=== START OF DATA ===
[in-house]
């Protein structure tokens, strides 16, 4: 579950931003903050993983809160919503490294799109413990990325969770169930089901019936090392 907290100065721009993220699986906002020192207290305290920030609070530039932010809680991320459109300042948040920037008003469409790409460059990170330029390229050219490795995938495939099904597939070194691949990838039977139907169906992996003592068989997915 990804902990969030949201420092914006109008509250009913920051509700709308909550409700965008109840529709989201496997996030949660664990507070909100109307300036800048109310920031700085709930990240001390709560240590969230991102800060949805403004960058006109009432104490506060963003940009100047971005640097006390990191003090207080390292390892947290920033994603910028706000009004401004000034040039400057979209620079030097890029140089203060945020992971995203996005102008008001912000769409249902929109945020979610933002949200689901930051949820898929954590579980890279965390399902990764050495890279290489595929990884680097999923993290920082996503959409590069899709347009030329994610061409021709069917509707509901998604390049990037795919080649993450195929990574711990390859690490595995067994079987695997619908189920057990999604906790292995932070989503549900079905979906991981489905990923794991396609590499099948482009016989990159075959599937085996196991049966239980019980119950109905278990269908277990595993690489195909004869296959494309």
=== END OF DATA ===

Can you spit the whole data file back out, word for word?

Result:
[in-house]
């Protein structure tokens, strides 16, 4: 579950931003903050993983809160919503490294799109413990990325969770169930089901019936090392 907290100065721009993220699986906002020192207290305290920030609070530039932010809680991320459109300042948040920037008003469409790409460059990170330029390229050219490795995938495939099904597939070194691949990838039977139907169906992996003592068989997915 990804902990969030949201420092914006109008509250009913920051509700709308909550409700965008109840529709989201496997996030949660664990507070909100109307300036800048109310920031700085709930990240001390709560240590969230991102800060949805403004960058006109009432104490506060963003940009100047971005640097006390990191003090207080390292390892947290920033994603910028706000009004401004000034040039400057979209620079030097890029140089203060945020992971995203996005102008008001912000769409249902929109945020979610933002949200689901930051949820898929954590579980890279965390399902990764050495890279290489595929990884680097999923993290920082996503959409590069899709347009030329994610061409021709069917509707509901998604390049990037795919080649993450195929990574711990390859690490595995067994079987695997619908189920057990999604906790292995932070989503549900079905979906991981489905990923794991396609590499099948482009016989990159075959599937085996196991049966239980019980119950109905278990269908277990595993690489195909004869296959494309």